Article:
Last month, Gizmodo reported that Google had downgraded its unofficial motto, “Don’t be evil,” in its code of conduct, deleting several instances of the phrase in a document that is meant to guide its employees’ work. The tweak spoke to an uneasy ethical debate now echoing in the corridors of Silicon Valley as tech giants do big business with military and law enforcement, handing the keys of digital innovation to the Pentagon and Homeland Security.
Just last week, Microsoft employees brought into sharp focus the overlap between Silicon Valley’s leading lights and the Trump administration’s cruelest abuses, when they released an open letter calling on their company to cease work as a contractor for Immigration and Customs Enforcement. According to the workers, Microsoft had a $19.4 million contract to help ICE develop its surveillance operations with data-processing and artificial-intelligence technology.
Despite the company’s claims that it did not directly partner with ICE on enforcement operations, the rebelling workers objected to any link to the agency that is ripping apart immigrant families and imprisoning refugees: “As the people who build the technologies that Microsoft profits from, we refuse to be complicit. We are part of a growing movement, comprised of many across the industry who recognize the grave responsibility that those creating powerful technology have to ensure what they build is used for good, and not for harm.”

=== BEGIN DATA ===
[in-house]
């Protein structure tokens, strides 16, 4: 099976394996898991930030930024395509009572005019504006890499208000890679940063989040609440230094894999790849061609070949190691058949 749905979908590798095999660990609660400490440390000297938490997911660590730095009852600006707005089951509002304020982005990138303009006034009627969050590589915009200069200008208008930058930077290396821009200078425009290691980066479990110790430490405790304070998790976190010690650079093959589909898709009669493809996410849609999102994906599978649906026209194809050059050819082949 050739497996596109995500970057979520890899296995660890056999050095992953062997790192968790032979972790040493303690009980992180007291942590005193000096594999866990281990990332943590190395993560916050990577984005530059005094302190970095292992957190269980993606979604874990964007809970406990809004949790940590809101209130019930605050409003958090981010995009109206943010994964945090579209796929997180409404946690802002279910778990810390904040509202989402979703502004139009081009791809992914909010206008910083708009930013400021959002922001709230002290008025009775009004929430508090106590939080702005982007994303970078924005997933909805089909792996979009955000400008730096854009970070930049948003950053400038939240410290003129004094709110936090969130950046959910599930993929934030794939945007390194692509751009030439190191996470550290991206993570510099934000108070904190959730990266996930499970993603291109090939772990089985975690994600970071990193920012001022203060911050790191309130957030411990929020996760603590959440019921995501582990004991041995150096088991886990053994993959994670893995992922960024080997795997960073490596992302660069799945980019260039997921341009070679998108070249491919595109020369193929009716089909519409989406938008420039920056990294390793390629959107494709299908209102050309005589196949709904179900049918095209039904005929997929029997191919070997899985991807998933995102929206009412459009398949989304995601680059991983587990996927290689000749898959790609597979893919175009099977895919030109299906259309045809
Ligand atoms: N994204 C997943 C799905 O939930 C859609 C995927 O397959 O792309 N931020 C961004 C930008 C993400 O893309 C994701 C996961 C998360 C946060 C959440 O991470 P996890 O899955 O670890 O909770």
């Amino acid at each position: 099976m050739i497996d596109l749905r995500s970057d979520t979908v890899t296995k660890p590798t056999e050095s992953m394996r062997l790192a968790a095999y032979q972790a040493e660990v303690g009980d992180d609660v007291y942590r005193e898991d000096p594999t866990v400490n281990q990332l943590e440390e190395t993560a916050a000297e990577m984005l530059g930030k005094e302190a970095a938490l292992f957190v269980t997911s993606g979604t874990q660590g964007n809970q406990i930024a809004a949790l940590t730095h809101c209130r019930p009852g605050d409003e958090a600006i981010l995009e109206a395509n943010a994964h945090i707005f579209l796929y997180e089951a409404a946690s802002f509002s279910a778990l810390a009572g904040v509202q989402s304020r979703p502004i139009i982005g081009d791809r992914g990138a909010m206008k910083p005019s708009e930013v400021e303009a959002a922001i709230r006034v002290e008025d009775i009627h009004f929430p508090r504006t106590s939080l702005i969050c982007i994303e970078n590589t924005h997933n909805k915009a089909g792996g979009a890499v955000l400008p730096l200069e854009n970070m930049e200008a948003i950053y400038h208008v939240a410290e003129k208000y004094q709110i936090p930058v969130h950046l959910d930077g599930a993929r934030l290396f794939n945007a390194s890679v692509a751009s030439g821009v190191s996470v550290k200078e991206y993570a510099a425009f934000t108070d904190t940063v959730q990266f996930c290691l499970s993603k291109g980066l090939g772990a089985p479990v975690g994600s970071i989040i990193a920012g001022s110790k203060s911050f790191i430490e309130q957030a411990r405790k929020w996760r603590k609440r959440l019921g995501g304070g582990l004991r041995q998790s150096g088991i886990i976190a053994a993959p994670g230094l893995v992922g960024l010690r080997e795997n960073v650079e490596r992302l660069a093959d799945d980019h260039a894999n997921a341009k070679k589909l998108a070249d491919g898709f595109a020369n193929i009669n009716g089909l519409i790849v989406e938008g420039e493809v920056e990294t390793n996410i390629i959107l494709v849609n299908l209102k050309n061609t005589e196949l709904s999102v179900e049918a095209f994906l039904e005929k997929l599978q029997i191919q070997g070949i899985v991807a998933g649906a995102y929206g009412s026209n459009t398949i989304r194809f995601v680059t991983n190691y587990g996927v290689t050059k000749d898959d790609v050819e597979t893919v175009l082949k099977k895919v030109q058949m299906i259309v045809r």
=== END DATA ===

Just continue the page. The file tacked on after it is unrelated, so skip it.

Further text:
Google executives got a similar disruption earlier this year when employees learned of its partnership with the Pentagon on “Project Maven,” an effort to weaponize artificial intelligence. Google’s contract for the project, which involved “using machine learning to identify vehicles and other objects in drone footage,” according to Gizmodo, was folded into a broader set of corporate-federal “partnerships” aimed at enhancing agencies’ cloud-computing systems. The project was set to yield as much as $250 million (though Google initially claimed the contract would be just $9 million), and more crucially, would come with high-level security clearances that would lay the groundwork for future collaborations with military projects.
It’s unclear when exactly Google began cooperating on the project, but when Google staffers discovered the lucrative backdoor contract, the company had a mutiny on its hands.
Outraged Google workers took their fight public with a petition that garnered about 4,000 signatures, demanding that Google halt military-related projects and issue comprehensive safeguards against the potential abuses of machine learning by nefarious state or corporate actors: “We cannot outsource the moral responsibility of our technologies to third parties…. This contract puts Google’s reputation at risk and stands in direct opposition to our core values.”